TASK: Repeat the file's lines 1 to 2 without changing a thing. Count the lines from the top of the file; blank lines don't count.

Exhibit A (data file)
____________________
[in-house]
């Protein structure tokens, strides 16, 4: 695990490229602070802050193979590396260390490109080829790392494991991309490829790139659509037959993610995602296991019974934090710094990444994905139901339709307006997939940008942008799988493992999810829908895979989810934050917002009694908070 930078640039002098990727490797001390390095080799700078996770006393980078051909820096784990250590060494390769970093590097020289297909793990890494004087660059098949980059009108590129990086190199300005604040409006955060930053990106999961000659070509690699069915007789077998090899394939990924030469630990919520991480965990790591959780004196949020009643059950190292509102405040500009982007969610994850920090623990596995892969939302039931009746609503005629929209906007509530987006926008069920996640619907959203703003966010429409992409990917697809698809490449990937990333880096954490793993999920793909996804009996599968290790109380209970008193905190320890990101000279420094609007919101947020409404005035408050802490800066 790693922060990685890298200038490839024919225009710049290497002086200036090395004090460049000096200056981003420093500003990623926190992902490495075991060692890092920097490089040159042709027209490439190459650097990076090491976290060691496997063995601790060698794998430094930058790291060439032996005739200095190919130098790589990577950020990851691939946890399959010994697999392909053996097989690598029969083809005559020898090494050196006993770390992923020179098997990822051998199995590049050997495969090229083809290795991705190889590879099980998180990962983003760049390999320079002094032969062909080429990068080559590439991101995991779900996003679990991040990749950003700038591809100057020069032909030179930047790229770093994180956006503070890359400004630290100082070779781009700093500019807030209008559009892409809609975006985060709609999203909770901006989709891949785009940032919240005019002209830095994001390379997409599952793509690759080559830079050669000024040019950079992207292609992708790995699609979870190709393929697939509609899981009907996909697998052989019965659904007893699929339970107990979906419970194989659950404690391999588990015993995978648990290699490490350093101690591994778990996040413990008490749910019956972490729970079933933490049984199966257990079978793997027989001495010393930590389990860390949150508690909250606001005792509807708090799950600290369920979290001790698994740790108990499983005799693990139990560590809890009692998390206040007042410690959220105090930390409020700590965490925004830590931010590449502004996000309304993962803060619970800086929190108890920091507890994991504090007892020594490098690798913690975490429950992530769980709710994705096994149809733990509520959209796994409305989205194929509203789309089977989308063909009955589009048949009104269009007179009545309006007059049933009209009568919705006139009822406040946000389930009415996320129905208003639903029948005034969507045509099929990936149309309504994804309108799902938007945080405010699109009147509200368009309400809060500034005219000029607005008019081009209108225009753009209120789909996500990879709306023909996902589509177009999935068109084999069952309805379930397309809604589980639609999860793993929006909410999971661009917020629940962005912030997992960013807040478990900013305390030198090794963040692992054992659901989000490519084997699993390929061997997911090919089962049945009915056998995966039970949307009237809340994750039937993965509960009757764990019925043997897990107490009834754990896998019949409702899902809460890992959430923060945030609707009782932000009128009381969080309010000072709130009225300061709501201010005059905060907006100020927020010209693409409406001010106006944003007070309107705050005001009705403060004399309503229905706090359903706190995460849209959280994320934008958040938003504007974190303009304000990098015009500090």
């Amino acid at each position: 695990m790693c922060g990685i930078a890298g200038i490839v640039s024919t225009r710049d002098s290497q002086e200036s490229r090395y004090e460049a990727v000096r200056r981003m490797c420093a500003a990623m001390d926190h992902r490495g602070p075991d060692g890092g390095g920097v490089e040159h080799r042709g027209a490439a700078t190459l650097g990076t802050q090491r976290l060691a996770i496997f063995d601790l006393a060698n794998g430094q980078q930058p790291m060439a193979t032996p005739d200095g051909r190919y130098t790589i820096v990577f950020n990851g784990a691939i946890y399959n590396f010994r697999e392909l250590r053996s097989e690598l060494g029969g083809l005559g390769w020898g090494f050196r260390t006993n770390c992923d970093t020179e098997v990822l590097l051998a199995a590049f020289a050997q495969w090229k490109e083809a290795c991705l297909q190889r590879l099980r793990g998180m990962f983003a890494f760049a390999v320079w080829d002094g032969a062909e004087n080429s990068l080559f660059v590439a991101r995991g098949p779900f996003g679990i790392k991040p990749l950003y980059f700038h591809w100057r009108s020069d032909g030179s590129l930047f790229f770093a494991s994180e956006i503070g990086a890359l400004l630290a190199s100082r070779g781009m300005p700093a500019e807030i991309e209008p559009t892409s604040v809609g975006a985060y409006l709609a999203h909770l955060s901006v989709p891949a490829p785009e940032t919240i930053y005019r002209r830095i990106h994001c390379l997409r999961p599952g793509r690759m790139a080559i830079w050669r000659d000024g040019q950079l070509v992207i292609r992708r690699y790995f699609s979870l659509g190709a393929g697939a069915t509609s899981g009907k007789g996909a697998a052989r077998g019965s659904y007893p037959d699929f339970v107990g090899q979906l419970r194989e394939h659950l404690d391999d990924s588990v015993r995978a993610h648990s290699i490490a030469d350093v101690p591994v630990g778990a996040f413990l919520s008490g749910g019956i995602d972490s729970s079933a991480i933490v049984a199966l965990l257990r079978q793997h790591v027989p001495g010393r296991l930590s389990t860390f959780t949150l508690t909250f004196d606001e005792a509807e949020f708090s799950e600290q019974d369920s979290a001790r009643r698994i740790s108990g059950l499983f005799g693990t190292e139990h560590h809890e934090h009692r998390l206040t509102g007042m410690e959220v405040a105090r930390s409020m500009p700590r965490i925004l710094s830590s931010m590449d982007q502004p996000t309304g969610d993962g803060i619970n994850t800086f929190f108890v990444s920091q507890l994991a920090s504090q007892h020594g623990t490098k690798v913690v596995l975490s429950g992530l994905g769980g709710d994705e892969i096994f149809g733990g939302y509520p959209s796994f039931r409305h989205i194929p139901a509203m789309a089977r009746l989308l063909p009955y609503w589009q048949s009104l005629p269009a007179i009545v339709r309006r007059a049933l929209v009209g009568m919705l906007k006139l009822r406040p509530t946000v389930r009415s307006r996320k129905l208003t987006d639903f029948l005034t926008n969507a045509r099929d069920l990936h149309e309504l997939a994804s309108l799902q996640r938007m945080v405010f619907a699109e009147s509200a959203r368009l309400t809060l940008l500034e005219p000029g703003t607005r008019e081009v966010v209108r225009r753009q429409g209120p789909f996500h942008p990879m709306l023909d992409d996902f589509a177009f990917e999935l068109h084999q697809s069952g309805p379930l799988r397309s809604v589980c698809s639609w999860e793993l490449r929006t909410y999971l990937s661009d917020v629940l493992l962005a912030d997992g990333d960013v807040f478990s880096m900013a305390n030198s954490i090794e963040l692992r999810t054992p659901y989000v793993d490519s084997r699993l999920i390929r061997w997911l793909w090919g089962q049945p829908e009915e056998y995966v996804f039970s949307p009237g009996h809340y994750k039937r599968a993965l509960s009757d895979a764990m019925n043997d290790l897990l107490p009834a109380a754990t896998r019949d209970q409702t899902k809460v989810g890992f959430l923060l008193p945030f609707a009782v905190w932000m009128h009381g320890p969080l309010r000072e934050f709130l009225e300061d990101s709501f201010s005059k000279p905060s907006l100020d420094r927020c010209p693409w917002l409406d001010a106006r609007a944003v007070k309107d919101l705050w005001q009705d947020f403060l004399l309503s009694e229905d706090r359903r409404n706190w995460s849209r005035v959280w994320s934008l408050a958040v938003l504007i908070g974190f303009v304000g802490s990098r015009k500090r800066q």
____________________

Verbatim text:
[in-house]
């Protein structure tokens, strides 16, 4: 695990490229602070802050193979590396260390490109080829790392494991991309490829790139659509037959993610995602296991019974934090710094990444994905139901339709307006997939940008942008799988493992999810829908895979989810934050917002009694908070 930078640039002098990727490797001390390095080799700078996770006393980078051909820096784990250590060494390769970093590097020289297909793990890494004087660059098949980059009108590129990086190199300005604040409006955060930053990106999961000659070509690699069915007789077998090899394939990924030469630990919520991480965990790591959780004196949020009643059950190292509102405040500009982007969610994850920090623990596995892969939302039931009746609503005629929209906007509530987006926008069920996640619907959203703003966010429409992409990917697809698809490449990937990333880096954490793993999920793909996804009996599968290790109380209970008193905190320890990101000279420094609007919101947020409404005035408050802490800066 790693922060990685890298200038490839024919225009710049290497002086200036090395004090460049000096200056981003420093500003990623926190992902490495075991060692890092920097490089040159042709027209490439190459650097990076090491976290060691496997063995601790060698794998430094930058790291060439032996005739200095190919130098790589990577950020990851691939946890399959010994697999392909053996097989690598029969083809005559020898090494050196006993770390992923020179098997990822051998199995590049050997495969090229083809290795991705190889590879099980998180990962983003760049390999320079002094032969062909080429990068080559590439991101995991779900996003679990991040990749950003700038591809100057020069032909030179930047790229770093994180956006503070890359400004630290100082070779781009700093500019807030209008559009892409809609975006985060709609999203909770901006989709891949785009940032919240005019002209830095994001390379997409599952793509690759080559830079050669000024040019950079992207292609992708790995699609979870190709393929697939509609899981009907996909697998052989019965659904007893699929339970107990979906419970194989659950404690391999588990015993995978648990290699490490350093101690591994778990996040413990008490749910019956972490729970079933933490049984199966257990079978793997027989001495010393930590389990860390949150508690909250606001005792509807708090799950600290369920979290001790698994740790108990499983005799693990139990560590809890009692998390206040007042410690959220105090930390409020700590965490925004830590931010590449502004996000309304993962803060619970800086929190108890920091507890994991504090007892020594490098690798913690975490429950992530769980709710994705096994149809733990509520959209796994409305989205194929509203789309089977989308063909009955589009048949009104269009007179009545309006007059049933009209009568919705006139009822406040946000389930009415996320129905208003639903029948005034969507045509099929990936149309309504994804309108799902938007945080405010699109009147509200368009309400809060500034005219000029607005008019081009209108225009753009209120789909996500990879709306023909996902589509177009999935068109084999069952309805379930397309809604589980639609999860793993929006909410999971661009917020629940962005912030997992960013807040478990900013305390030198090794963040692992054992659901989000490519084997699993390929061997997911090919089962049945009915056998995966039970949307009237809340994750039937993965509960009757764990019925043997897990107490009834754990896998019949409702899902809460890992959430923060945030609707009782932000009128009381969080309010000072709130009225300061709501201010005059905060907006100020927020010209693409409406001010106006944003007070309107705050005001009705403060004399309503229905706090359903706190995460849209959280994320934008958040938003504007974190303009304000990098015009500090």